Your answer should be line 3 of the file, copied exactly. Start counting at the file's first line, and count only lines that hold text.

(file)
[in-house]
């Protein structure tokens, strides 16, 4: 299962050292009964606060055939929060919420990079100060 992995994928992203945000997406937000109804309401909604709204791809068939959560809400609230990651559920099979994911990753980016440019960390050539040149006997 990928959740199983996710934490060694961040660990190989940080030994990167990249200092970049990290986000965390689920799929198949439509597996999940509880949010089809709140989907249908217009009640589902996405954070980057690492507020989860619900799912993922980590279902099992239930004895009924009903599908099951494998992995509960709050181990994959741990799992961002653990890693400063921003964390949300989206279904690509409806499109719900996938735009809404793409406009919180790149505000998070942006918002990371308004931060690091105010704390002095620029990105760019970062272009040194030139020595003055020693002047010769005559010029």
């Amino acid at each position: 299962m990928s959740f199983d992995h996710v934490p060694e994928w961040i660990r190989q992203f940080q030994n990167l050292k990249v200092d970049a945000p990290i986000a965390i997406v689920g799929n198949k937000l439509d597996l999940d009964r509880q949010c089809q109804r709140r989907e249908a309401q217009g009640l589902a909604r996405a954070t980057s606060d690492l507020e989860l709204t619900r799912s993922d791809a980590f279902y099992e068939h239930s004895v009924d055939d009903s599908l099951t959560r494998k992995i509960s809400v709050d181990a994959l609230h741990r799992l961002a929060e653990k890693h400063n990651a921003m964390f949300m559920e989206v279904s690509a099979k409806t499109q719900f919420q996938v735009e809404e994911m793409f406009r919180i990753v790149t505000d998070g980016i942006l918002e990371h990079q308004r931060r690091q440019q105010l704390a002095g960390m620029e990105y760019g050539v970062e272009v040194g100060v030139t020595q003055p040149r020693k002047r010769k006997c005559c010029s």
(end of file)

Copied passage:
């Amino acid at each position: 299962m990928s959740f199983d992995h996710v934490p060694e994928w961040i660990r190989q992203f940080q030994n990167l050292k990249v200092d970049a945000p990290i986000a965390i997406v689920g799929n198949k937000l439509d597996l999940d009964r509880q949010c089809q109804r709140r989907e249908a309401q217009g009640l589902a909604r996405a954070t980057s606060d690492l507020e989860l709204t619900r799912s993922d791809a980590f279902y099992e068939h239930s004895v009924d055939d009903s599908l099951t959560r494998k992995i509960s809400v709050d181990a994959l609230h741990r799992l961002a929060e653990k890693h400063n990651a921003m964390f949300m559920e989206v279904s690509a099979k409806t499109q719900f919420q996938v735009e809404e994911m793409f406009r919180i990753v790149t505000d998070g980016i942006l918002e990371h990079q308004r931060r690091q440019q105010l704390a002095g960390m620029e990105y760019g050539v970062e272009v040194g100060v030139t020595q003055p040149r020693k002047r010769k006997c005559c010029s």